# Effective Interest Method of Discount/Premium Amortization

Under the effective interest method, amortization of discount/premium and/or transaction cost on a financial asset/liability equals the difference between interest income/expense on the asset/liability at the effective interest rate and interest receipts/payments at the stated interest rate.

In case of a financial asset, the effective interest rate is the rate at which the gross carrying amount plus the initial transaction costs equal the future cash inflows.

Gross carrying amount of financial asset = Face value ± Premium/Discount + Transaction costs

In case of a financial liability, the effective interest rate is the rate at which the future cash outflows equal the bond face value plus/minus premium/discount minus transaction costs.

Amortized cost of financial liability = Face value ± Premium/Discount - Transaction costs

In other words, the effective interest rate is the internal rate of return of the financial asset or liability.

The effective interest method is applied as follows:

• Fair value of the asset/liability and associated transaction costs are determined.
• Effective interest rate is determined.
• The periodic effective interest rate is applied to the opening carrying amount of asset/liability to determine the interest income/expense for the period.
• The stated interest rate is applied to the face value of the asset/liability to determine interest receipt/payment.
• The amortization of discount/premium and transaction cost are determined as the difference between interest income/expense and interest receipt/payment.
• Period-end carrying amount of a financial asset/liability is determined by adding/subtracting discount/premium amortized during a period to opening carrying amount.

## Example

Company K issued 5-year 8%-annual coupon bonds with a face value of \$100,000 for \$92,420. The effective interest rate can be determined as the rate at which the bond’s future cash flows, i.e. the 5 coupon payments of \$8,000 in each year, and the final maturity value of \$100,000 equal the initial amount of \$92,420. This works out to 10% per annum.

Under the effective interest method, the first year interest expense is \$9,242, determined as the product of the effective interest rate of 10% and the opening carrying amount of the bond of \$92,420. Interest paid or payable equals \$8,000, determined as the product of the stated interest rate of 8% and the face value of \$100,000. The amortization of bond discount for the first year is simply the difference between these two figures and it equals \$1,242.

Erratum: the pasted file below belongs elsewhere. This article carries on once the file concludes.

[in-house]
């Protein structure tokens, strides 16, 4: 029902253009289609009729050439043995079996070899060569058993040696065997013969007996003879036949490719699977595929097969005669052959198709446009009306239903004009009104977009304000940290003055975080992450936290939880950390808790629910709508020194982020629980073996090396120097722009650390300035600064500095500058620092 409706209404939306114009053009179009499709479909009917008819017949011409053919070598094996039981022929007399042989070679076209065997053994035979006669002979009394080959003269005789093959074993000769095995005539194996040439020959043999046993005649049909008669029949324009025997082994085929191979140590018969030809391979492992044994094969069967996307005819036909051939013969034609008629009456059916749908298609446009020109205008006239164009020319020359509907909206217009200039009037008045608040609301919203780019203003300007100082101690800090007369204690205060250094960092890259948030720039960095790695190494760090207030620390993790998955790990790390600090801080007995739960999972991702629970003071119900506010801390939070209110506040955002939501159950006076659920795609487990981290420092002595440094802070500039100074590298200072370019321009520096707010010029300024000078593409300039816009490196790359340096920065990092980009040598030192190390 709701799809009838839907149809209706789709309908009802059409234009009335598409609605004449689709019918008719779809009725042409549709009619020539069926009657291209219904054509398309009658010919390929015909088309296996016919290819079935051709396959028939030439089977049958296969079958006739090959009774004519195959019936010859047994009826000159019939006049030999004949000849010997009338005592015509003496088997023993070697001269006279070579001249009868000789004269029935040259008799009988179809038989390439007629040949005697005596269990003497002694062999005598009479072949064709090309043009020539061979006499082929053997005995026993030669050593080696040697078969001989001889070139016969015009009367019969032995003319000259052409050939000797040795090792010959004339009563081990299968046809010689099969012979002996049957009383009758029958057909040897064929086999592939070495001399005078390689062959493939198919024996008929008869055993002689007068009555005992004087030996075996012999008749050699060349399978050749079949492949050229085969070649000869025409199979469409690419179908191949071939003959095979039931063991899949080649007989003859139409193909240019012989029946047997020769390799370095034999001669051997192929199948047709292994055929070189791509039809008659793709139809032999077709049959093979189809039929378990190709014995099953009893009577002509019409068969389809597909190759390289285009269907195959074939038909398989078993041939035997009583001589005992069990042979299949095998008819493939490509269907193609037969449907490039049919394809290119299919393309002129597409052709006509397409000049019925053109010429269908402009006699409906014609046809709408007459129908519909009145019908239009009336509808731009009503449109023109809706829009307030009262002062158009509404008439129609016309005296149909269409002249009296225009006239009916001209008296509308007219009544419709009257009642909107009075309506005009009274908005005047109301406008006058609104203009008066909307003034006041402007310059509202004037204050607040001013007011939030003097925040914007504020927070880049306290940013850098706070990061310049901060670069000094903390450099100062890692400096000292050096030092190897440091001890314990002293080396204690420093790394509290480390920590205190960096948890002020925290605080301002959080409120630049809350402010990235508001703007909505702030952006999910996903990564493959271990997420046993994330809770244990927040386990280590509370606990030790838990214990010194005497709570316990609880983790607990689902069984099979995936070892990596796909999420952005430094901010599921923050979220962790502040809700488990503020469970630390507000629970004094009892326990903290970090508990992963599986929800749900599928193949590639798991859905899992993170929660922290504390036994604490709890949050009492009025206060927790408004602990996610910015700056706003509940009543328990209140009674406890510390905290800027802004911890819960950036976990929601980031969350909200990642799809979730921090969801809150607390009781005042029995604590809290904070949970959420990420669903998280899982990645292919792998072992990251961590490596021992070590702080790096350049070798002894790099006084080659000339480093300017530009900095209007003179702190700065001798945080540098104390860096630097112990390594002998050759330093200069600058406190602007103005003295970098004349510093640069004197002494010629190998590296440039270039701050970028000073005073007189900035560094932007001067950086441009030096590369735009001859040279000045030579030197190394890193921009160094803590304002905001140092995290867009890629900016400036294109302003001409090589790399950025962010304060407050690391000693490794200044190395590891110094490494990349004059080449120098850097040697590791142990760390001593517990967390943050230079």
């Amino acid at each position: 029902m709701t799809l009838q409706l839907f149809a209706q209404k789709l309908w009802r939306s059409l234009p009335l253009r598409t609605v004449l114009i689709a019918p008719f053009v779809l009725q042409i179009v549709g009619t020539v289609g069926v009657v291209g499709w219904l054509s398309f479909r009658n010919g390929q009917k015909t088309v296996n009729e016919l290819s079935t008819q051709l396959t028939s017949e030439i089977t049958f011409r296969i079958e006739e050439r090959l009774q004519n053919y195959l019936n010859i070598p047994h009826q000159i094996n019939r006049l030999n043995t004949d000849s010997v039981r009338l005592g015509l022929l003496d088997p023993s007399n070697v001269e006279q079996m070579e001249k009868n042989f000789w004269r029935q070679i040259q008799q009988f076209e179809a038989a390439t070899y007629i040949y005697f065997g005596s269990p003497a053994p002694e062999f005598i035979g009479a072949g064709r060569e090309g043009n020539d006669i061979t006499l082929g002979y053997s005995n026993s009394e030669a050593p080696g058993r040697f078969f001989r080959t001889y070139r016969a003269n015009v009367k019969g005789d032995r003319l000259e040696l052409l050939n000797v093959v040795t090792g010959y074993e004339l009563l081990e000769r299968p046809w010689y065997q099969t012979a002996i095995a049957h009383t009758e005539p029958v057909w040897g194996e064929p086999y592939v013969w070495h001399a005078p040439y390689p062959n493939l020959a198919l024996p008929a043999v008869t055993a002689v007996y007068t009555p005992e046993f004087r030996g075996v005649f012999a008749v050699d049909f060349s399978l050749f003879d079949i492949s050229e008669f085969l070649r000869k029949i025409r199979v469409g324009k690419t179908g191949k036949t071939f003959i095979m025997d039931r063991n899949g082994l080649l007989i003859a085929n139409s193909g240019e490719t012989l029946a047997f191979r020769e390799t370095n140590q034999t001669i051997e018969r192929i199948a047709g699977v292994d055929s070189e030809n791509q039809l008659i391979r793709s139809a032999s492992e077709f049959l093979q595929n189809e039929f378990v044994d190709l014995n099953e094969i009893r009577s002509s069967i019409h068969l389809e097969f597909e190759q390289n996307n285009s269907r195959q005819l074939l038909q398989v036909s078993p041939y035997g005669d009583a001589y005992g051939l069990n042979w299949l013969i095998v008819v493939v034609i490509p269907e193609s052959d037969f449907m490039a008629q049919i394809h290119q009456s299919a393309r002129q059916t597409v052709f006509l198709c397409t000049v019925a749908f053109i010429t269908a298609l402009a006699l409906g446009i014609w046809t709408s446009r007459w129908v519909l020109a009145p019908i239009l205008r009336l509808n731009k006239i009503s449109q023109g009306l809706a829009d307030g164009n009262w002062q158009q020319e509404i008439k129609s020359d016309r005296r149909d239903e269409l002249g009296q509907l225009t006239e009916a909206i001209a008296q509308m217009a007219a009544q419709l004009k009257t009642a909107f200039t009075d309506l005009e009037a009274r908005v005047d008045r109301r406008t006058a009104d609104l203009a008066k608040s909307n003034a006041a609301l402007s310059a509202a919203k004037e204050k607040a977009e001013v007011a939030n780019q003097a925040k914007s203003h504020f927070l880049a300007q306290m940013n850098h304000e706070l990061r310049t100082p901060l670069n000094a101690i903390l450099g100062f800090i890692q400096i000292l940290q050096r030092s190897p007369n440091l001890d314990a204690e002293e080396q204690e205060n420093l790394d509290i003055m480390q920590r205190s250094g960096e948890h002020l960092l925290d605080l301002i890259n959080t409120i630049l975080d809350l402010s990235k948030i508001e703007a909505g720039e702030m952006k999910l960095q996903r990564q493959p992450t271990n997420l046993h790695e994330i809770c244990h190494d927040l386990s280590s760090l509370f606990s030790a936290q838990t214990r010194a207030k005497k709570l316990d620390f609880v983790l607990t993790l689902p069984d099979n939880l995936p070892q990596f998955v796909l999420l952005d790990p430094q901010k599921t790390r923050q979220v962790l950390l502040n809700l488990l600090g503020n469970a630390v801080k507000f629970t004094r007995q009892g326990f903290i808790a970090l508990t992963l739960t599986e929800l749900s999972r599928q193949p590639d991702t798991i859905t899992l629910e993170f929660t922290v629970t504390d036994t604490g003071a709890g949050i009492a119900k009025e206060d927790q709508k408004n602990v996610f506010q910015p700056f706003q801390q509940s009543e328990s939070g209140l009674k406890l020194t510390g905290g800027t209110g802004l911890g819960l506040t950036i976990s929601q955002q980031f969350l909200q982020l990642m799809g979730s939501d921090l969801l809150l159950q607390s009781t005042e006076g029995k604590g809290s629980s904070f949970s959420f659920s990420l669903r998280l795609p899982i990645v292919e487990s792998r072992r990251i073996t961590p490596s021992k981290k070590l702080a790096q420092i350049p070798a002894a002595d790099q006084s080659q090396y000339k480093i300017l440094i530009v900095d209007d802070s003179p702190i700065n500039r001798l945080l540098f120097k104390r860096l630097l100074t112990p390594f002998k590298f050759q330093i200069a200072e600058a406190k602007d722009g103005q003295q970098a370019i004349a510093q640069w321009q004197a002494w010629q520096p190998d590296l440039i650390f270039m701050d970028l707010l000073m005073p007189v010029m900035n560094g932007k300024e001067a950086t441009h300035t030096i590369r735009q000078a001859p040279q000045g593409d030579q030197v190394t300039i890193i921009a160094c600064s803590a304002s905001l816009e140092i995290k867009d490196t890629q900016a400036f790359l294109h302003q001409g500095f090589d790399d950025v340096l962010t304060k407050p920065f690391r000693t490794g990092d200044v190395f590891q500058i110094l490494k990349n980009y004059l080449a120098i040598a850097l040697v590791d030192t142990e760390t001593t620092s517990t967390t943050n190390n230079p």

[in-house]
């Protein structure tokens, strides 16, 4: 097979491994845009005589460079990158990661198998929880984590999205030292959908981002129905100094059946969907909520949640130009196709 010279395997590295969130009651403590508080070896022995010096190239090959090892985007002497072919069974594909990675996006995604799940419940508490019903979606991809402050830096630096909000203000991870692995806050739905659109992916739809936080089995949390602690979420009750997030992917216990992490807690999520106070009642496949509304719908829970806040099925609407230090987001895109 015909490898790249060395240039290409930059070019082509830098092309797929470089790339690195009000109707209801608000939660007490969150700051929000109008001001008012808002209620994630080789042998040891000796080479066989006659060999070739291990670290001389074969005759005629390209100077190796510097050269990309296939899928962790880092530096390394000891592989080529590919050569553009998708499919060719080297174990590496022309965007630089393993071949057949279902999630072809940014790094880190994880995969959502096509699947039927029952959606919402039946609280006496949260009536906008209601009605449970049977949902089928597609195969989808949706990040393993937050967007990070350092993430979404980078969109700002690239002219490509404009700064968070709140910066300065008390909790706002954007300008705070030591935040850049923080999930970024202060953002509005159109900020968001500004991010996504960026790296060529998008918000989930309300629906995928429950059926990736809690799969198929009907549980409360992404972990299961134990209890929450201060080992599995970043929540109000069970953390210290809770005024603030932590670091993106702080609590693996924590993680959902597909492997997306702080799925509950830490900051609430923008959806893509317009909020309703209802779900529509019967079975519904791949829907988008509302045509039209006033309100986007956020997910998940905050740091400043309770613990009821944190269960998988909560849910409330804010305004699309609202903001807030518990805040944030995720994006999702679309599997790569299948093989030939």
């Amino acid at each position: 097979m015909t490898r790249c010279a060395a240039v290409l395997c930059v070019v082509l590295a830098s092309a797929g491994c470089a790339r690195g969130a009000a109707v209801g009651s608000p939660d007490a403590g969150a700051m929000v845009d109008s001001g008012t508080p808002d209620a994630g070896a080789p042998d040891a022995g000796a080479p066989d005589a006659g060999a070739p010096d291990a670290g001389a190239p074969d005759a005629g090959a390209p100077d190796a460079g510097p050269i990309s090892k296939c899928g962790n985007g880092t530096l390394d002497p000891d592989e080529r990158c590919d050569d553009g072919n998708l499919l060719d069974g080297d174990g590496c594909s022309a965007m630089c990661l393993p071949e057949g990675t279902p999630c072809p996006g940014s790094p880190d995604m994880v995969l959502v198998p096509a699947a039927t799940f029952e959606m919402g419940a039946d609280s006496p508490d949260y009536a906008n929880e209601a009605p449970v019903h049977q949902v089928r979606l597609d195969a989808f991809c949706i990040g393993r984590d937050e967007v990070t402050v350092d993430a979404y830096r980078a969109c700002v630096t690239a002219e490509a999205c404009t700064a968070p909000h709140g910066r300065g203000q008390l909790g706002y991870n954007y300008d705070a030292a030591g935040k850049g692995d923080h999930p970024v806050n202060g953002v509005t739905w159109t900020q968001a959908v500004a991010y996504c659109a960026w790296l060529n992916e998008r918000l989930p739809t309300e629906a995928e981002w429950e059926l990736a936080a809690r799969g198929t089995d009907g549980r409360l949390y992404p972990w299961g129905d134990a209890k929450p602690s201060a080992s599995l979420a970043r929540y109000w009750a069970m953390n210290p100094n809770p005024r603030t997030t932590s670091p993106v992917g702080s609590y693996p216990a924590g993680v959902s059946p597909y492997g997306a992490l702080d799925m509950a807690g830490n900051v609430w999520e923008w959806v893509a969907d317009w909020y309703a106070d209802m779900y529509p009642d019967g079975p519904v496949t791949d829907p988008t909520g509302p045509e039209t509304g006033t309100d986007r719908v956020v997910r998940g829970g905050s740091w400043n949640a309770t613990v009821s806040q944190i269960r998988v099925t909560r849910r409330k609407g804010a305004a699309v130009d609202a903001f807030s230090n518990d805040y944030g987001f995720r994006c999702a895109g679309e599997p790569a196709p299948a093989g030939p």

Company K would record the amortization and interest expense using the following journal entry:

 Interest expense 9,242 Interest payable 8,000 Bond discount 1,242

At the end of Year 1, the carrying amount would be \$93,662 (\$92,420 plus the amortized bond discount of \$1,242). Hence, in Year 2, interest expense would be \$9,366 (\$93,662 multiplied by 10%). As the stated interest rate of 8% is the same for each year, interest paid in Year 2 is \$8,000. Bond amortization in Year 2 is \$1,366 (\$9,366 minus \$8,000).

The company would post the following journal entry:

 Interest expense 9,336 Interest payable 8,000 Bond discount 1,336

Even though in this example we discuss only amortization of bond discount under effective interest method, the accounting treatment for bond premium is similar but exactly opposite.

We can create a bond amortization schedule to see expected bond amortized cost in future periods. You can see that under the effective interest method, the amount of bond discount amortized increases over the life of the bond. This is in contrast with the straight-line amortization in which amortization is allocated equally to all periods.

Accounting standards mostly allow only the effective interest method for amortization of discount/premium and transaction costs.